Total CD4 T cells were isolated by negative selection (EasySep human CD4+ T cell enrichment; Stem Cell) from parallel, untreated cultures of autologous PBMCs and maintained in complete RPMI medium with IL-2 for 8 days, with medium change on day 4. Isolated CD4 T cells were pulsed with either HIV peptide pools (Gag, Nef, Pol, and Env pools; PepMix HIV Ultra pools; JPT) or a CEFT peptide pool (negative control) by incubating CD4 T cells at 106 cells/ml with 1 μg/ml of each peptide pool in complete RPMI medium at 37°C for 1 h and then washing and resuspending them in medium.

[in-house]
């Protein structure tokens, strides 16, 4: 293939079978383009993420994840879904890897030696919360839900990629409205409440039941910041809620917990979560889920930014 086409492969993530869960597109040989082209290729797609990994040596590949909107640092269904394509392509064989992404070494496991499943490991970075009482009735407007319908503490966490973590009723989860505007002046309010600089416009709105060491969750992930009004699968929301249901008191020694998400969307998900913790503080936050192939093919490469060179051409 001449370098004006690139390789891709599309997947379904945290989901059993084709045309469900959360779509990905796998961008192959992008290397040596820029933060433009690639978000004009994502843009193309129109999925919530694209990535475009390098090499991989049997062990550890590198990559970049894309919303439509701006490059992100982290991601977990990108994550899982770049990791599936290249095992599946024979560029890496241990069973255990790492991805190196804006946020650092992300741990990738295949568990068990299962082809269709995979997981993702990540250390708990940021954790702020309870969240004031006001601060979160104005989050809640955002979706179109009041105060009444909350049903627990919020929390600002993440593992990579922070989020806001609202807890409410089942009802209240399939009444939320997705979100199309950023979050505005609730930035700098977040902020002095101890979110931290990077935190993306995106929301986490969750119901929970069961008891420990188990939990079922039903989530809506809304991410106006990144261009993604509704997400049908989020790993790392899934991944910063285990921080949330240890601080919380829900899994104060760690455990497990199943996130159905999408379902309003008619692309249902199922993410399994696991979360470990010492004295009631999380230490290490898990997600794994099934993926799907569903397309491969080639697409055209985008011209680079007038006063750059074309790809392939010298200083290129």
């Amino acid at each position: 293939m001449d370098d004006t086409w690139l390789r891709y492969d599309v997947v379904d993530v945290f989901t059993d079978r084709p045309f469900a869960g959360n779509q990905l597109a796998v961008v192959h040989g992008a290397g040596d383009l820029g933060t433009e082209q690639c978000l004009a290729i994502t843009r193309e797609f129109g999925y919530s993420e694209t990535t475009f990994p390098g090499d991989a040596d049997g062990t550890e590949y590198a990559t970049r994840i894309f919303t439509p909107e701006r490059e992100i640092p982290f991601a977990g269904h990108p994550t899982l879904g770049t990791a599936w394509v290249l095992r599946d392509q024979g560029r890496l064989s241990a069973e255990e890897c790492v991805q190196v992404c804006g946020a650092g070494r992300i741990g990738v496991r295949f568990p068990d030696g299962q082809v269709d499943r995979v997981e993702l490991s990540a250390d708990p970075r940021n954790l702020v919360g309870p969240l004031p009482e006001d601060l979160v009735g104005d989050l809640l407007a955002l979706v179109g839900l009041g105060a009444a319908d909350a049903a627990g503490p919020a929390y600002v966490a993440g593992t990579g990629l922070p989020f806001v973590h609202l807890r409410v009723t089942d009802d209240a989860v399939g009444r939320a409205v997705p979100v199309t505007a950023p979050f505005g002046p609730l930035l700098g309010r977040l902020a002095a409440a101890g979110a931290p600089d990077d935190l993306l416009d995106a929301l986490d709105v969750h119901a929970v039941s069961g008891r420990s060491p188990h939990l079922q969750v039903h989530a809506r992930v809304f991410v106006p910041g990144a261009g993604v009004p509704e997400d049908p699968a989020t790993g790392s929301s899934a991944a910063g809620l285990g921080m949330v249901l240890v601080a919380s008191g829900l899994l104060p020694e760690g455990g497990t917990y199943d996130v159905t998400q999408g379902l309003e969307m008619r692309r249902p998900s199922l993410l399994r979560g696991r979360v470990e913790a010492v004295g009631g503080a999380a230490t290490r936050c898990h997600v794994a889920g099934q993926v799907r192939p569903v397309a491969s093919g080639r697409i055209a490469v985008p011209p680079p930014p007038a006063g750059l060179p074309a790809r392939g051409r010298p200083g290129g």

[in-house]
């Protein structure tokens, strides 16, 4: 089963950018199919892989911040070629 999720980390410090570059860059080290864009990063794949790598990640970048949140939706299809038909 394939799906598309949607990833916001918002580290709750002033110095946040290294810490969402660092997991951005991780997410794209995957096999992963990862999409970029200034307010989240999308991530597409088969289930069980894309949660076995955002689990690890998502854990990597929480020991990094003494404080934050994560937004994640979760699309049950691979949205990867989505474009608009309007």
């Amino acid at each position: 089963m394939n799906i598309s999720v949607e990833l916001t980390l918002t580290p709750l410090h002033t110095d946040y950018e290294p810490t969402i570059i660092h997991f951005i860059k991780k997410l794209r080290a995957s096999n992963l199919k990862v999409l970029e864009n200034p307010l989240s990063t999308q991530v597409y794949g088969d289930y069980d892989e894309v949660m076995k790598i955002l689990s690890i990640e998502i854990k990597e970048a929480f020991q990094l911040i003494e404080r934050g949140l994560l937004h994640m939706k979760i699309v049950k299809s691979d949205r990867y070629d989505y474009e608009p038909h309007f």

Peptide-pulsed CD4 T cells (targets) were cocultured with CD8 T cells from various treatment conditions (effectors) at an effector/target ratio of 5:1 for 20 h in a V-bottom, 96-well tissue culture plate (CD4+ T cells were maintained at 200,000 cells/well in a 200-μl culture volume). After incubation, the cells were surface stained for CD4, CD8, and CD3 as described above. The cells were fixed and permeabilized using Cytofix/Cytoperm (BD Biosciences), stained with AF-647-labeled antibody to active caspase 3 (BD Biosciences), and analyzed by flow cytometry using an LSR Fortessa (BD Biosciences) and FlowJo software (TreeStar). HIV-specific CTL activity was determined by gating on CD4+ CD3+ cells with active caspase 3 and subtracting values with CEFT peptide-pulsed targets from HIV peptide-pulsed targets. Surface CD107a and intracellular IFN-γ and TNF-α levels were assessed in parallel aliquots from these cultures, using intracellular Ki67 to measure proliferation in CD8 T cells.